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USA: California: Bishop, Coloma, Hearst Castle, Laguna Beach, Lone Pine, Los Angeles, Mammoth Lakes, Mono Lake, Monterey Bay, Palm Springs, Pismo Beach, Sacramento, San Diego, San Francisco, San Mateo, Santa Barbara, Solvang, Yosemite National Park
Mono Lake, California, USA: Hauntingly beautiful
by Prakash Bang, Editor in Chief
One of the oldest lakes in the western hemisphere, Mono Lake is hauntingly beautiful, reflecting the snow-capped Sierra Nevada in its shimmering blue waters (or green, depending upon the time of the year). An immense inland sea, the lake fills a natural basin, 695 square miles in size.
In a trip hosted by California Tourism Board, we were exploring Mammoth Lakes. On the last leg of our 3-day trip, we visited Mono Lake that’s about a 30-minute drive from Mammoth Lakes. After breakfast we left for Mono Lakes and reached as scheduled at South Tufa on the shores of the lake. South Tufa receives thousands of visitors annually and is one of the largest Tufa groves on the lake. It’s a bird watchers’ paradise.
On the way to Mono Lake, we crossed the June Mountain. I was categorically informed that the slopes out there are very scenic, though from a skier’s perspective, not as intense as compared to Mammoth Mountain. Lift tickets purchased at Mammoth Mountain are valid on the June Mountain too. Free shuttle runs between the two mountains. Skiers and snowboarders may want to try the June Mountain too.
The most distinctive feature at Mono Lake is its eerie Tufa towers. They are actually mineral structures created when fresh-water springs bubble up through the alkaline waters of the lake. The lake's salty water not only makes you float like a cork, but sustains trillions of brine shrimp, attracting millions of migratory birds to feast on them.
Mono Lake is a large, shallow saline lake formed at least 760,000 years ago as a terminal lake in a basin that has no outlet to the ocean. Because it lacks an outlet, dissolved salts make the lake very alkaline and saline. The lake reminded me of my visit to Dead Sea in Jordan.
With Los Angeles Department of Water and Power diverting the waters from Owens River and the Sierra, Mono Lake, deprived by the inlet, began to shrink. With water evaporation, Mono Lake began to become an alkaline slump affecting its brine shrimp and therefore the migratory birds. Realizing the danger, David Gaines formed the Mono Lake Committee in 1978. Since then the members of the committee are rendering yeoman service to preserve the phenomenon of Mono Lake.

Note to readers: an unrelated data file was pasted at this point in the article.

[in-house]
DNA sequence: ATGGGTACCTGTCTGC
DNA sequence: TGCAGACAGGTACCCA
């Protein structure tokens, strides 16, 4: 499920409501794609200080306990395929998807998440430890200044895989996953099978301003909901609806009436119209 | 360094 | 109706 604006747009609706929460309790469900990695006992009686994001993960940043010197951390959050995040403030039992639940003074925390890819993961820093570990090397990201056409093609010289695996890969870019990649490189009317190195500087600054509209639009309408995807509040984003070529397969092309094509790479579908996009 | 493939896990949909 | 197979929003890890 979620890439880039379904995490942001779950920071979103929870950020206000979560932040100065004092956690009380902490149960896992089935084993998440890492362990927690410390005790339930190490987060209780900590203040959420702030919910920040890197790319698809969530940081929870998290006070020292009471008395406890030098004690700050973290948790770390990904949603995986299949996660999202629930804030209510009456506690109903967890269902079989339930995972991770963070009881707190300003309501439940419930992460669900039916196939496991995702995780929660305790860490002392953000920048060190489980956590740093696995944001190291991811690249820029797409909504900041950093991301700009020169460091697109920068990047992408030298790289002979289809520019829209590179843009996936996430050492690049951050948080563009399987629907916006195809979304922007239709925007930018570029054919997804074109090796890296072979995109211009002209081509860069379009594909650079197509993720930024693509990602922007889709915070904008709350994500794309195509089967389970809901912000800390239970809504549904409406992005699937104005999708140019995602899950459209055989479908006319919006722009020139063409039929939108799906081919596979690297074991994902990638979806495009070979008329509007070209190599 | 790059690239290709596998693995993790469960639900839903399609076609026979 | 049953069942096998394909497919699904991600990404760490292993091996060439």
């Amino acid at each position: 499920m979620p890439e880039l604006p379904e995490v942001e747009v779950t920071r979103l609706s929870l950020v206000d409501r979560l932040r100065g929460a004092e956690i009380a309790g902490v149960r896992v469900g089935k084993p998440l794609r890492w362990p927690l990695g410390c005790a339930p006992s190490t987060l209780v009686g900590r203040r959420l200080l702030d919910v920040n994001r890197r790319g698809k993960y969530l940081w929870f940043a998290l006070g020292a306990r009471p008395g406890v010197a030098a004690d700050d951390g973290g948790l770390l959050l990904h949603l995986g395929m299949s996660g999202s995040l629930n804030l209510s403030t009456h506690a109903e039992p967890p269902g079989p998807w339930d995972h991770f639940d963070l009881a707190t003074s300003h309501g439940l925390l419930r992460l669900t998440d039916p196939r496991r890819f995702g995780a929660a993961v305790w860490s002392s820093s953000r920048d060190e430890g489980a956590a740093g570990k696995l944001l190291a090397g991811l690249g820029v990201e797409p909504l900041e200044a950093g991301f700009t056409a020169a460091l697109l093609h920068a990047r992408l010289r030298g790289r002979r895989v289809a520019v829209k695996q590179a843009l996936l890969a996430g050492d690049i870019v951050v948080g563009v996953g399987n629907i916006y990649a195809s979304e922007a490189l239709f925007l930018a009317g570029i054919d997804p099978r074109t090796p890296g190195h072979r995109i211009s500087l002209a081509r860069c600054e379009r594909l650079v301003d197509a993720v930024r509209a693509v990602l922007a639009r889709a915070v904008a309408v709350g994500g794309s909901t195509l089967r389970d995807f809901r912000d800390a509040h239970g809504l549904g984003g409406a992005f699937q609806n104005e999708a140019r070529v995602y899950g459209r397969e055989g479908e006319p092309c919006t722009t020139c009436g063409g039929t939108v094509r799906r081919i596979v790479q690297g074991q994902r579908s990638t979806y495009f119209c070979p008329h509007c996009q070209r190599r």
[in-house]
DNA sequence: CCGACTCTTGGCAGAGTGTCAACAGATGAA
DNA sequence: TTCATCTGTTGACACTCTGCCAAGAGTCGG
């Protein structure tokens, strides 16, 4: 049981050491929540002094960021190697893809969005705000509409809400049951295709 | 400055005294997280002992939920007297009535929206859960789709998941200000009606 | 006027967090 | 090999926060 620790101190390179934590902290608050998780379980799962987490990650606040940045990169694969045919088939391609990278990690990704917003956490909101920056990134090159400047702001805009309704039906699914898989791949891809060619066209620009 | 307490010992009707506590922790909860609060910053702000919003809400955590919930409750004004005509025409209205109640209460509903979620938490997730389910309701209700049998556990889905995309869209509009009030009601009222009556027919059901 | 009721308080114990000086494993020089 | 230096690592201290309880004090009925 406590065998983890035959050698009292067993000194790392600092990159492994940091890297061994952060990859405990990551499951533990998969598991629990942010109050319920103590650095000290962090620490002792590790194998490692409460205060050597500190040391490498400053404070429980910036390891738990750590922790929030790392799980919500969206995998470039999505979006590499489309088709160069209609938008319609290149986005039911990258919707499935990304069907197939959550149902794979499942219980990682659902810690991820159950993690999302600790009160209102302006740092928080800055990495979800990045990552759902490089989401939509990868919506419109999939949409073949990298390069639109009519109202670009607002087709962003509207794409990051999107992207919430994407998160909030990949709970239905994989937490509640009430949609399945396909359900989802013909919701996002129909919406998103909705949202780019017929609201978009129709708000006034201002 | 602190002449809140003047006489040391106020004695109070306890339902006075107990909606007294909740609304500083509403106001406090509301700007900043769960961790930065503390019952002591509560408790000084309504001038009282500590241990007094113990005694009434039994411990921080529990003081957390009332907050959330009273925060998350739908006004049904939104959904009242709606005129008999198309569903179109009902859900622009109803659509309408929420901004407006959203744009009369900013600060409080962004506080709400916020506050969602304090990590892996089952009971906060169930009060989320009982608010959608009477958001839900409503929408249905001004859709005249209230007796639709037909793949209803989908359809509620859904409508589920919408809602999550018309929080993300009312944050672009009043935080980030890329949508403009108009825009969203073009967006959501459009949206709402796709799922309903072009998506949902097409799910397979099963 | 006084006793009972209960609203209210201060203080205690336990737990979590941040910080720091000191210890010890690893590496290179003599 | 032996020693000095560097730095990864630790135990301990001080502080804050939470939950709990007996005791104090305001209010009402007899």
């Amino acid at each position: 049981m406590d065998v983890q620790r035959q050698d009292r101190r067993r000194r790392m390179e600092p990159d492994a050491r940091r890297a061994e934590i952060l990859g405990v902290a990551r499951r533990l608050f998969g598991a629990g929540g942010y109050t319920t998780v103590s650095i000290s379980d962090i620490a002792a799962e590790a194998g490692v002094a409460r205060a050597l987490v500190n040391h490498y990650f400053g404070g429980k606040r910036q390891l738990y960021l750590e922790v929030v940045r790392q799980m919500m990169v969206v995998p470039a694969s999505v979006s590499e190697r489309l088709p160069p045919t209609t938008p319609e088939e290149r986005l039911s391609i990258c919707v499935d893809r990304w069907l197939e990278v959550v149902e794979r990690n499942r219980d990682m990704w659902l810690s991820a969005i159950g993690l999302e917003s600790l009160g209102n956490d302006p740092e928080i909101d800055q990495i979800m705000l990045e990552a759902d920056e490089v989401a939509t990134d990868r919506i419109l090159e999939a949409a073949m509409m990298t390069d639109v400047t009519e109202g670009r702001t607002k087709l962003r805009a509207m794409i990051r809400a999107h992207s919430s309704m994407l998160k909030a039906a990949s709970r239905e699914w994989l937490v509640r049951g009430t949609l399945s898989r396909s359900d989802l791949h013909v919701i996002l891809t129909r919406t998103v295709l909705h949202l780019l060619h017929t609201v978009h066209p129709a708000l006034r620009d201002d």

Mono Lake is open for visitors year round. Boating, kayaking, bird-watching, hiking are all part of the game. During every weekend in summers, volunteers of Mono Lake Committee organize kayak trips on the lake.
During our visit, 5 kayaks were organized by the Mono Lake Committee. Their volunteers were waiting for us when we arrived at South Tufa. They briefed us about the safety features and off we went on the waters… silently paddling and soaking in the wealth of information our ‘captain’ imparted whilst maneuvering the kayak.
We were on the waters for about an hour. One could easily spend a day out there, but that was not to be as we were on a schedule. Only a few miles away, on the other side of the shore is the Historic Mono Inn. That’s where we would be having our lunch.
Originally built in 1922 as a destination resort for Mono Lake, the Inn has gone through several different owners through the years including such notables as the granddaughter of Ansel Adams (the famous landscape photographer of yester years). A few years back, the entire building was beautifully renovated and is currently being run by Jim O'Meally and Mario Aguilar, both of whom have had extensive restaurant experience. We were treated to a gourmet lunch.
Jim and Mario made it a point to tell us about their special plans around the full-moon nights. Picture yourself; they said “Dining out on the back patio as the moon rises out of a purple velvet mist over Mono Lake.” The Historic Mono Inn has it all - delicious food, a great ambience and a scenic landscape that opens your soul.
It was 3PM by the time we returned to Sierra Nevada Lodge, our hotel in Mammoth Lakes. A quick shower and we were ready to leave for the Mammoth Lakes airport. Our flight to Los Angeles was at 5PM. Make it a point to take a seat on the right.
The view of the Sierra will haunt you for days.
Mono Lake Image Gallery Photo viewer
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